Ladies Who Brew: Women in the Wine, Beer and Spirits IndustryAlthough beer and wine manufacturing has become a male-dominated industry --witness the fact that E. and J. Gallo doesnt stand for "Ernestine" and "Julia" -- itwasnt always that way. The Egyptian goddess Hathor ruled over love, beauty andbeer, an indication of just how highly the ancient Egyptians prized their brew.From Hathor to housewives who brewed ales for medieval inns and taverns,brewing was womens work. The Industrial Revolution and mass manufacturing inbig breweries and distilleries changed that.The resurgence of micro-breweries, artisanal distilleries and wineries is openingthe door for more women to claim that historic heritage. Beer and wine drinkersare re-learning the joys of terroir, the French appreciation for the micro-climatethat produced a particular vintage or brew, and factory-produced spirits are losingground to the upstarts. Sophisticated tasters want evidence of craftsmanship intheir snifters or pint glasses -- and if that craftsmanship is at the hands of a womanbrewer, thats fine too.Women have a unique perspective on matters of taste. Most taste actually comesfrom the sense of smell, and womens olfactory senses are keener on average thanmens. Nicole Nollette, the CEO of San Francisco-based No. 209 Gin, and her salesvice-president Wendi Webster specialize in creating artisanal gins and gin-centriccocktails. Their spirits have a subtlety that goes beyond the astringent flavor ofmass-market gin and almost verges on perfume. Nor are these women merehobbyists; they showcased their gin at New Orleans 2011 Tales of the Cocktail, adecade-old celebration of beer, wine and spirits that has become one of the mostimportant industry events in the country. Nollette, 34, and Webster, 27, also havesocial-media savvy on their side. Their gin might taste delicate, but their businessacumen is sharp.While some women arrived at their interest in spirits only after getting old enoughto drink them, others grew up in the industry. Shauna Rosenblum of Rock WallWines is 28, but her interest in the business of wines originated with her father,winemaker Kent Rosenblum. The almost exclusively male crew who created herfathers wines encouraged her interest and let her sit in on blends, then on tastingsonce she was old enough. She founded Rock Wall Wines in 2008 and recentlyexpanded the winerys tasting room.Beer, the most popular potable, benefits from a womans touch as well. SarahFenson and Regan Long founded the Local Brewing Company seven years ago and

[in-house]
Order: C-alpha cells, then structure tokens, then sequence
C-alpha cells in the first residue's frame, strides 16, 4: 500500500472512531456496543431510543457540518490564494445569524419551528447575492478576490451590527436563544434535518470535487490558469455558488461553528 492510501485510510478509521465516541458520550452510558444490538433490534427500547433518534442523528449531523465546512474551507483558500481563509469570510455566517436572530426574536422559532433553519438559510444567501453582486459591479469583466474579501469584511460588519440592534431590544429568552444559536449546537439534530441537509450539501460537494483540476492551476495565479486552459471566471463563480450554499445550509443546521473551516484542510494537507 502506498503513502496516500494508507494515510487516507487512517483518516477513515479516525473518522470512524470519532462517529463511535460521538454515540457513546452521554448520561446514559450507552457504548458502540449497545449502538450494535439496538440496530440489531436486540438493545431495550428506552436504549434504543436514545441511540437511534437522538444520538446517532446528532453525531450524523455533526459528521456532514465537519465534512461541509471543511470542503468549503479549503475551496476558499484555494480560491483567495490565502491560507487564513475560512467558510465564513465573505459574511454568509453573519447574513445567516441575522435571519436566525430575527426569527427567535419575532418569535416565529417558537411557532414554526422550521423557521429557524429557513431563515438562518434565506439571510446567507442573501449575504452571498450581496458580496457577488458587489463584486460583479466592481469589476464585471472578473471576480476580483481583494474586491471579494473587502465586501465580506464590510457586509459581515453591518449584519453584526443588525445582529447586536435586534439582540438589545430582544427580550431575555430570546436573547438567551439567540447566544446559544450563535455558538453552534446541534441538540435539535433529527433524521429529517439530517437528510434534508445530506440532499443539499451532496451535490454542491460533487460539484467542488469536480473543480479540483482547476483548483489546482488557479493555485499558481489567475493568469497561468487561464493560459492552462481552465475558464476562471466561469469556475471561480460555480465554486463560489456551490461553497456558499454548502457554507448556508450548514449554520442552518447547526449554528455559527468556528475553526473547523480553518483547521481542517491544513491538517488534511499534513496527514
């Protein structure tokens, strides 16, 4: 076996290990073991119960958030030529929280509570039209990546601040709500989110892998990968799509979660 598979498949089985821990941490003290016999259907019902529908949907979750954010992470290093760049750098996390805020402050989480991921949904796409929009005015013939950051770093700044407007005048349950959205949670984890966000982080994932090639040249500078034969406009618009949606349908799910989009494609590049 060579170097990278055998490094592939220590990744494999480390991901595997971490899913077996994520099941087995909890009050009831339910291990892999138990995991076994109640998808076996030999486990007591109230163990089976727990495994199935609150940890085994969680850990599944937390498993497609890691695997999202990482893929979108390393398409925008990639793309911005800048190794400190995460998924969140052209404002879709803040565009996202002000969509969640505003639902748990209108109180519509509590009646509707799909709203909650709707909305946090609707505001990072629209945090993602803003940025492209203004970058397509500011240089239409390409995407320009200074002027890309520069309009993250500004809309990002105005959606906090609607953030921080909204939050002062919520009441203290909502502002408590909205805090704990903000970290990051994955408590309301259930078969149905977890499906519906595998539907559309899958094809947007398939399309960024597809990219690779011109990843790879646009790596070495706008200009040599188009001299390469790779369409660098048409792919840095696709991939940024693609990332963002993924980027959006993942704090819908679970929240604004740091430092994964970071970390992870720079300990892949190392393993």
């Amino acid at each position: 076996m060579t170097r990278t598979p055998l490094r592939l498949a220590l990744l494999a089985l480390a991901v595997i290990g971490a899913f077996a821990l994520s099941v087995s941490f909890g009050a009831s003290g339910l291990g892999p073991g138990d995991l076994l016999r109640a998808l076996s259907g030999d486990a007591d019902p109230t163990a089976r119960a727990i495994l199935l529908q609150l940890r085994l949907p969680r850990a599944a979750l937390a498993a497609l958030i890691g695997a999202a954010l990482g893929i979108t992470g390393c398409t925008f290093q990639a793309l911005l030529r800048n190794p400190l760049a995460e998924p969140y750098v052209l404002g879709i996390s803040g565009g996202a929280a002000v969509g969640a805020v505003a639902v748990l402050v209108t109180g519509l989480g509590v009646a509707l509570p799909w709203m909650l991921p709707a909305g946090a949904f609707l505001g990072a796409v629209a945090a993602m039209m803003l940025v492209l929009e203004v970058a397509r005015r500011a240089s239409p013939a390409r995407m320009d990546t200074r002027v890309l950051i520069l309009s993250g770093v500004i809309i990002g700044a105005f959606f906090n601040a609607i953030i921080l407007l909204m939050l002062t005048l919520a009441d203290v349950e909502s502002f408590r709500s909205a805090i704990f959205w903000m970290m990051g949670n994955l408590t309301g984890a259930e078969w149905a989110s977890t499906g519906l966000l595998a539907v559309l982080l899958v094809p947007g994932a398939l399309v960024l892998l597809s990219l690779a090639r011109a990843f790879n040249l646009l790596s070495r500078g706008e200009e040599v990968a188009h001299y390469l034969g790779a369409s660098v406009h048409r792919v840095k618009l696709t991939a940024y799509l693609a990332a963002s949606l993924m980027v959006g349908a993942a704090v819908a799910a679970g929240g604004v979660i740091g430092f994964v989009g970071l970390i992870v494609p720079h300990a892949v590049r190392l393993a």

originally worked from their own loft. The women take the name of the companyseriously, crafting brews that take advantage of the best regional ingredients andgiving them names that resonate with San Francisco locals. Long, 33, and Fenson,41, also teach brewing workshops that draw a mix of men and women interested inbrewing better beer. During recent classes, Long noted that "over 50 percent of thepeople in the room are women," so the next crop of beer entrepreneurs may includemore than a few women as well.Hathor would undoubtedly be pleased.